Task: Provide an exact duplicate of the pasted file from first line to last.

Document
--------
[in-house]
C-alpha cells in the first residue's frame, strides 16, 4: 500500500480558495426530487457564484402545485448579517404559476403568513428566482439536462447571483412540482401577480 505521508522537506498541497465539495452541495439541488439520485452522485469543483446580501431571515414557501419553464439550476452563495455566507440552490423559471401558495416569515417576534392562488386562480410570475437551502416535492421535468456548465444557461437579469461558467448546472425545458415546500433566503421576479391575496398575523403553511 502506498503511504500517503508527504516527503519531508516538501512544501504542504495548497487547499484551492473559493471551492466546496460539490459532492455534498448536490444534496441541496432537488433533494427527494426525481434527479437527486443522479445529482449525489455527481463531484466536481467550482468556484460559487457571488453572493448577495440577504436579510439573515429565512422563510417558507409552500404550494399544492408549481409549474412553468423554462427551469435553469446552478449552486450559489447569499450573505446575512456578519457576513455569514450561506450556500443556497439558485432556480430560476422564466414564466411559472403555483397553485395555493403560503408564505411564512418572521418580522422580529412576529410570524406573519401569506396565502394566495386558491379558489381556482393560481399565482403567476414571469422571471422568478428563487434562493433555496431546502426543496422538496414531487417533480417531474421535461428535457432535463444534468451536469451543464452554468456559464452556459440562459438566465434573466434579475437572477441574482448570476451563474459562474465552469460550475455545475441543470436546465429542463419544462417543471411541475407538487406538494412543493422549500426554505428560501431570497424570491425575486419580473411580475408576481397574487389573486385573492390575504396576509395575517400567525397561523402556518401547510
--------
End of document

[in-house]
C-alpha cells in the first residue's frame, strides 16, 4: 500500500480558495426530487457564484402545485448579517404559476403568513428566482439536462447571483412540482401577480 505521508522537506498541497465539495452541495439541488439520485452522485469543483446580501431571515414557501419553464439550476452563495455566507440552490423559471401558495416569515417576534392562488386562480410570475437551502416535492421535468456548465444557461437579469461558467448546472425545458415546500433566503421576479391575496398575523403553511 502506498503511504500517503508527504516527503519531508516538501512544501504542504495548497487547499484551492473559493471551492466546496460539490459532492455534498448536490444534496441541496432537488433533494427527494426525481434527479437527486443522479445529482449525489455527481463531484466536481467550482468556484460559487457571488453572493448577495440577504436579510439573515429565512422563510417558507409552500404550494399544492408549481409549474412553468423554462427551469435553469446552478449552486450559489447569499450573505446575512456578519457576513455569514450561506450556500443556497439558485432556480430560476422564466414564466411559472403555483397553485395555493403560503408564505411564512418572521418580522422580529412576529410570524406573519401569506396565502394566495386558491379558489381556482393560481399565482403567476414571469422571471422568478428563487434562493433555496431546502426543496422538496414531487417533480417531474421535461428535457432535463444534468451536469451543464452554468456559464452556459440562459438566465434573466434579475437572477441574482448570476451563474459562474465552469460550475455545475441543470436546465429542463419544462417543471411541475407538487406538494412543493422549500426554505428560501431570497424570491425575486419580473411580475408576481397574487389573486385573492390575504396576509395575517400567525397561523402556518401547510